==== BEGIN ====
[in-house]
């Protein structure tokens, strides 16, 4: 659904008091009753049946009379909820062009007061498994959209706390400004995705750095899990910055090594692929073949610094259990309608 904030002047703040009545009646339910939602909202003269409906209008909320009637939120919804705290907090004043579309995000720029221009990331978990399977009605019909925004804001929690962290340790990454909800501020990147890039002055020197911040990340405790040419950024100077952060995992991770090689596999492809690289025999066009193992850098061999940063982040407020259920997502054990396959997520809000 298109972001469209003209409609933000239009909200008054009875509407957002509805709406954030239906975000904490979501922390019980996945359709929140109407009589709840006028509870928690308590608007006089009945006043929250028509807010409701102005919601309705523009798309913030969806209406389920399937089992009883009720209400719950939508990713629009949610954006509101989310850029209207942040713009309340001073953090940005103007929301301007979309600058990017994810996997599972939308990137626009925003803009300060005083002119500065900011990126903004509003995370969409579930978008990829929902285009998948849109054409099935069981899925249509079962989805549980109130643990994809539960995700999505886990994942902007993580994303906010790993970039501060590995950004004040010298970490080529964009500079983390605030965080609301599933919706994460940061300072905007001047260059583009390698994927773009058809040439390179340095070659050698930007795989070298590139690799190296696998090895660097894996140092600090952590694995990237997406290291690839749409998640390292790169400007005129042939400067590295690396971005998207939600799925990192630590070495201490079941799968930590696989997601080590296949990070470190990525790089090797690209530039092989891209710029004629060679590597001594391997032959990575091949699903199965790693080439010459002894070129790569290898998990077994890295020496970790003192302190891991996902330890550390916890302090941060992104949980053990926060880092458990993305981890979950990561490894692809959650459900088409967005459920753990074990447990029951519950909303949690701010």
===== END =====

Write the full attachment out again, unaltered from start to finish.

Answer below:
[in-house]
């Protein structure tokens, strides 16, 4: 659904008091009753049946009379909820062009007061498994959209706390400004995705750095899990910055090594692929073949610094259990309608 904030002047703040009545009646339910939602909202003269409906209008909320009637939120919804705290907090004043579309995000720029221009990331978990399977009605019909925004804001929690962290340790990454909800501020990147890039002055020197911040990340405790040419950024100077952060995992991770090689596999492809690289025999066009193992850098061999940063982040407020259920997502054990396959997520809000 298109972001469209003209409609933000239009909200008054009875509407957002509805709406954030239906975000904490979501922390019980996945359709929140109407009589709840006028509870928690308590608007006089009945006043929250028509807010409701102005919601309705523009798309913030969806209406389920399937089992009883009720209400719950939508990713629009949610954006509101989310850029209207942040713009309340001073953090940005103007929301301007979309600058990017994810996997599972939308990137626009925003803009300060005083002119500065900011990126903004509003995370969409579930978008990829929902285009998948849109054409099935069981899925249509079962989805549980109130643990994809539960995700999505886990994942902007993580994303906010790993970039501060590995950004004040010298970490080529964009500079983390605030965080609301599933919706994460940061300072905007001047260059583009390698994927773009058809040439390179340095070659050698930007795989070298590139690799190296696998090895660097894996140092600090952590694995990237997406290291690839749409998640390292790169400007005129042939400067590295690396971005998207939600799925990192630590070495201490079941799968930590696989997601080590296949990070470190990525790089090797690209530039092989891209710029004629060679590597001594391997032959990575091949699903199965790693080439010459002894070129790569290898998990077994890295020496970790003192302190891991996902330890550390916890302090941060992104949980053990926060880092458990993305981890979950990561490894692809959650459900088409967005459920753990074990447990029951519950909303949690701010």